How to Make Scented Pillow Inserts

How to Make Scented Pillow Inserts
It's been a while since I've done a "how to" post even though they always end up being some of the most viewed on the site. This week I needed to make quite a few scented pillow inserts for our scented hooked pillows and thought I would just document this very simple process and share it with you. As you can see in the photo above, you will need: cotton muslin, fabric shears, a ruler, or better, quilting squares, straight pins, a sewing machine, and whatever scented deliciousness you're stuffing your inserts with. Please see the end of this post for suggestions on where to buy some of the ingredients. Before we go further, one of the stuffing materials I use often is buckwheat seeds. Buckwheat seeds are nice because they hold heat and cold better than buckwheat hulls, and are therefore great for microwaving or freezing once inside your finished pillow. A heated or cooled buckwheat seed pillow can be used for aches, pains, headaches, or just soothing, especially when scented. I scent mine using essential oils, or as you can see in the mix in the photo, I also use actual plant flowers or leaves, in this case lavender flowers. Please DO let your buckwheat seeds sit at least overnight to completely absorb the essential oils. This way you will never end up with oil spots on your inserts. A lot of people like to save money by using rice, but I do not think it does quite as well thermally, and I also think rice is sometimes vulnerable to having a latent infestation with critters/moths. Buckwheat seeds also, vs just the hulls, have a heft to them that I think is soothing when the pillow is in use. The 6" x 8" buckwheat seed inserts shown here today are one pound each. A second note: Yes, the table in my work studio is an old air hockey table (although it still works for air hockey) because think about it. It's white (perfect for tracing patterns), it has little holes all over it that look like and serve as a grid, and it's huge. I hope to look at this blog post five or ten years from now after I have built a beautiful separate building for all of my business and homesteading needs, replete with a custom made table, and have a bit of nostalgia. For now, though, this is what it is! Okay. Clearly you'll want to measure out your pillows on the muslin. I find that a quilting square and an art pencil are perfect for this. The square keeps my lines nice and neat and, well, square to one another and the art pencil makes a very faint line which is less likely to show on the finished insert. Yes, we turn them inside out after sewing, and yes, the insert is hidden inside our hooked pillows, but I just like to keep even the hidden parts of my work as clean as possible. I measure the pillows so that the fold is along the longest side, if they are rectangular. I also leave an extra inch for the seam. So, in the case of my inserts for a 6" x 8" pillow, I measure the muslin 13" x 9" (12" x 8" with the extra inch for stitching). If I have more than one insert to make, I draw them side by side. A note about making these in advance: I don't. I want the scented materials in my pillows to be as fresh and fragrant as possible, so the inserts are made very shortly before the finished hooked pillow is shipped. Here is what they look like prior to cutting out. Just cut along the lines you have carefully measured, and then you'll be ready to fold, pin, and sew. After sewing, pop the pillow right-side out, like so! Now it's time to stuff! I use a measuring cup and a funnel to stuff the insert when I am working with buckwheat seeds. Also, when working with buckwheat seeds, I pin TWICE. I pin once down at the fill line to keep the seeds from wandering up and out while I'm sewing the insert shut, and I pin again closer to the top to keep the ends aligned while sewing. You can see my finger imprints on the finished pillow where I pressed down on it. This demonstrates how nice and moldable to your body buckwheat seed pillows are when you are using them heated or chilled. On the other hand, this IS Maine after all, and sometimes I'm using Maine balsam fir as a fragrant stuffing for our pillow inserts. The process is essentially the same, except with balsam I tend to stuff the pillows more firmly, as they are not meant for heating or chilling or conforming in any way. I fill them much closer to the top of the pillow, pin ONCE this time, and sew them shut. That's it! As you can see, this is not hard to do. However, if you would like inserts pre-made for you, you can buy the balsam inserts on our Etsy shop, and I will be adding buckwheat varieties as well. Here's a resource guide for the variety of materials used: I hope you have found this helpful and will give a try to adding scented inserts to your own hooked pillows! Happy hooking! - Beth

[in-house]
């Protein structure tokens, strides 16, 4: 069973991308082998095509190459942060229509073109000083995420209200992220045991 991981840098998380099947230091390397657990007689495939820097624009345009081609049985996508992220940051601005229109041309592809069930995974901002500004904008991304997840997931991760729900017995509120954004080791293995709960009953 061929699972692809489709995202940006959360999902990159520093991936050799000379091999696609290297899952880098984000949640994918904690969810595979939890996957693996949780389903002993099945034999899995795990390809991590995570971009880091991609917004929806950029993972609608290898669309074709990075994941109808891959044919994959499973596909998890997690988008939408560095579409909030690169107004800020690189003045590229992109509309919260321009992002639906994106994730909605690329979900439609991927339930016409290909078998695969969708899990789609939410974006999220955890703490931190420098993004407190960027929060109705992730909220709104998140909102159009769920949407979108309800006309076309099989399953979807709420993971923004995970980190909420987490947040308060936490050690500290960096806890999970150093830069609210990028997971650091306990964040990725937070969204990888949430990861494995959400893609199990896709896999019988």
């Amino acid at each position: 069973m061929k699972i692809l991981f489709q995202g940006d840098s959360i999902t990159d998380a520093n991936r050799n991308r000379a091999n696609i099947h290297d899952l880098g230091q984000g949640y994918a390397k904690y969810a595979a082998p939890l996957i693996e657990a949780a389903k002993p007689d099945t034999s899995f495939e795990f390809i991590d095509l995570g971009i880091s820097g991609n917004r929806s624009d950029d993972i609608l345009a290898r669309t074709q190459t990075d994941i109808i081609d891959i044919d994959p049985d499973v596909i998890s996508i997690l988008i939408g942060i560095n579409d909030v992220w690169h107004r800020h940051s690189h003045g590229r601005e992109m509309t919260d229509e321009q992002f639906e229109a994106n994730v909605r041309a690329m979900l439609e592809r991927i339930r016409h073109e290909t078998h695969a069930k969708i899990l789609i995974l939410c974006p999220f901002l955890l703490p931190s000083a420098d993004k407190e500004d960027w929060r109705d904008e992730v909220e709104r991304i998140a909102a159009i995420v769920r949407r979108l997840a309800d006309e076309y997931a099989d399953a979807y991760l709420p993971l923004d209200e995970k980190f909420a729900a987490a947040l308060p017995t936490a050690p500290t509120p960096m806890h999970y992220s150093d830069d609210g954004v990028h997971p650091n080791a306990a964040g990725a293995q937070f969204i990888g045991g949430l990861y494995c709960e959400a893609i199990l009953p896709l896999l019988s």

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  • Elizabeth Miller
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